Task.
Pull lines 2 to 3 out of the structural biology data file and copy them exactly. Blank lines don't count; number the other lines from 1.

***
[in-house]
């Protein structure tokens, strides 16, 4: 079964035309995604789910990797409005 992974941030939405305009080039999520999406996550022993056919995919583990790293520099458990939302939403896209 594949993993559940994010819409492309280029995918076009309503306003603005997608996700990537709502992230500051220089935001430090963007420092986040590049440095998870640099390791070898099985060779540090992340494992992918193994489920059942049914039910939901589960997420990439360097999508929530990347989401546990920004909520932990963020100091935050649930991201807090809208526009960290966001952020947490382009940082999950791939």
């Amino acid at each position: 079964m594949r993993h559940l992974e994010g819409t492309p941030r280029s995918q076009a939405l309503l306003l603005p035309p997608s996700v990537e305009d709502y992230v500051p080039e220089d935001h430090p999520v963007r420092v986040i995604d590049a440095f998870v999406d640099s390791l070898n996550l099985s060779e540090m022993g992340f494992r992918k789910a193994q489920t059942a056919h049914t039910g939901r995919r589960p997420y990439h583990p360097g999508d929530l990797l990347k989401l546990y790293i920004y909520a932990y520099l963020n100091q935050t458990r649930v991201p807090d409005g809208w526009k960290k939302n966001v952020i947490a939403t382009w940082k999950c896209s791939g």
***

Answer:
């Protein structure tokens, strides 16, 4: 079964035309995604789910990797409005 992974941030939405305009080039999520999406996550022993056919995919583990790293520099458990939302939403896209 594949993993559940994010819409492309280029995918076009309503306003603005997608996700990537709502992230500051220089935001430090963007420092986040590049440095998870640099390791070898099985060779540090992340494992992918193994489920059942049914039910939901589960997420990439360097999508929530990347989401546990920004909520932990963020100091935050649930991201807090809208526009960290966001952020947490382009940082999950791939």
């Amino acid at each position: 079964m594949r993993h559940l992974e994010g819409t492309p941030r280029s995918q076009a939405l309503l306003l603005p035309p997608s996700v990537e305009d709502y992230v500051p080039e220089d935001h430090p999520v963007r420092v986040i995604d590049a440095f998870v999406d640099s390791l070898n996550l099985s060779e540090m022993g992340f494992r992918k789910a193994q489920t059942a056919h049914t039910g939901r995919r589960p997420y990439h583990p360097g999508d929530l990797l990347k989401l546990y790293i920004y909520a932990y520099l963020n100091q935050t458990r649930v991201p807090d409005g809208w526009k960290k939302n966001v952020i947490a939403t382009w940082k999950c896209s791939g």